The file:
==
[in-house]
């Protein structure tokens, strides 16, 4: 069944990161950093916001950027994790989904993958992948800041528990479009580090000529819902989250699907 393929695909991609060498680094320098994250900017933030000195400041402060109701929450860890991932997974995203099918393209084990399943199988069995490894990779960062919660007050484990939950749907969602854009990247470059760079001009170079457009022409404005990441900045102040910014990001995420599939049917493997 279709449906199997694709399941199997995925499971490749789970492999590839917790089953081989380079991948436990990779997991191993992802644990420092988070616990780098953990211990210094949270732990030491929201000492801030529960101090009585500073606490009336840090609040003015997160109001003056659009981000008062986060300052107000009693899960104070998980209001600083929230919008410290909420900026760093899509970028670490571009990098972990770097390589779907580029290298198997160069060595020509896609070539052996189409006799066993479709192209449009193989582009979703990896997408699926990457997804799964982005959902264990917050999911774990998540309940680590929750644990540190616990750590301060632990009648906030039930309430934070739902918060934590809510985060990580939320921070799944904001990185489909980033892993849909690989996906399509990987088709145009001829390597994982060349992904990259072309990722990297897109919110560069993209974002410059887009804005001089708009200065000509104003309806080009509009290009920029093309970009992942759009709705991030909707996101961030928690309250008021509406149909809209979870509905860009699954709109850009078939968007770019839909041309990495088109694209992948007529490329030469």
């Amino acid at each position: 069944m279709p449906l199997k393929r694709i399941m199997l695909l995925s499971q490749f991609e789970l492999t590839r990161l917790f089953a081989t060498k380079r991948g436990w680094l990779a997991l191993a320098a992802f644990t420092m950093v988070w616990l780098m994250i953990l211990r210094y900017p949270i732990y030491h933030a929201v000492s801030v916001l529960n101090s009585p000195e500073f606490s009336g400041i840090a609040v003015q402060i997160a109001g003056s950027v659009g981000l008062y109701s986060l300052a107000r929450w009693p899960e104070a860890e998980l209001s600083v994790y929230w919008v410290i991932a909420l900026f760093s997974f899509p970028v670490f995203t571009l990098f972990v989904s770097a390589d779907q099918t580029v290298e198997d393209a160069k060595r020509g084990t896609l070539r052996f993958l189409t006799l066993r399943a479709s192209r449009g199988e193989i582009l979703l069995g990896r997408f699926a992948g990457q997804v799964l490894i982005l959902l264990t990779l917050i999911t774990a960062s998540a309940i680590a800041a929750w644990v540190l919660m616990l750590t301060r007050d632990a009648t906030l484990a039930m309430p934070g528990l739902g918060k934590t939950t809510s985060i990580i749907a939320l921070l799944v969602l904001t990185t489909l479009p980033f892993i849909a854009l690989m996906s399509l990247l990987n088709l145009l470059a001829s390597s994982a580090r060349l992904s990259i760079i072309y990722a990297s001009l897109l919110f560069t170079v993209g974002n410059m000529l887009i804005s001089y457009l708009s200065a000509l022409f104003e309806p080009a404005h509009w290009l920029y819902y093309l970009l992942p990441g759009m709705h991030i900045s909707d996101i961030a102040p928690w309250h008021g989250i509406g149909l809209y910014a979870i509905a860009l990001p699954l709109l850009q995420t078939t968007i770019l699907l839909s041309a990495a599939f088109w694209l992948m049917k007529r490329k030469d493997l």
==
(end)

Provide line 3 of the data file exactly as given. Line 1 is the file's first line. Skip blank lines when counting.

């Amino acid at each position: 069944m279709p449906l199997k393929r694709i399941m199997l695909l995925s499971q490749f991609e789970l492999t590839r990161l917790f089953a081989t060498k380079r991948g436990w680094l990779a997991l191993a320098a992802f644990t420092m950093v988070w616990l780098m994250i953990l211990r210094y900017p949270i732990y030491h933030a929201v000492s801030v916001l529960n101090s009585p000195e500073f606490s009336g400041i840090a609040v003015q402060i997160a109001g003056s950027v659009g981000l008062y109701s986060l300052a107000r929450w009693p899960e104070a860890e998980l209001s600083v994790y929230w919008v410290i991932a909420l900026f760093s997974f899509p970028v670490f995203t571009l990098f972990v989904s770097a390589d779907q099918t580029v290298e198997d393209a160069k060595r020509g084990t896609l070539r052996f993958l189409t006799l066993r399943a479709s192209r449009g199988e193989i582009l979703l069995g990896r997408f699926a992948g990457q997804v799964l490894i982005l959902l264990t990779l917050i999911t774990a960062s998540a309940i680590a800041a929750w644990v540190l919660m616990l750590t301060r007050d632990a009648t906030l484990a039930m309430p934070g528990l739902g918060k934590t939950t809510s985060i990580i749907a939320l921070l799944v969602l904001t990185t489909l479009p980033f892993i849909a854009l690989m996906s399509l990247l990987n088709l145009l470059a001829s390597s994982a580090r060349l992904s990259i760079i072309y990722a990297s001009l897109l919110f560069t170079v993209g974002n410059m000529l887009i804005s001089y457009l708009s200065a000509l022409f104003e309806p080009a404005h509009w290009l920029y819902y093309l970009l992942p990441g759009m709705h991030i900045s909707d996101i961030a102040p928690w309250h008021g989250i509406g149909l809209y910014a979870i509905a860009l990001p699954l709109l850009q995420t078939t968007i770019l699907l839909s041309a990495a599939f088109w694209l992948m049917k007529r490329k030469d493997l």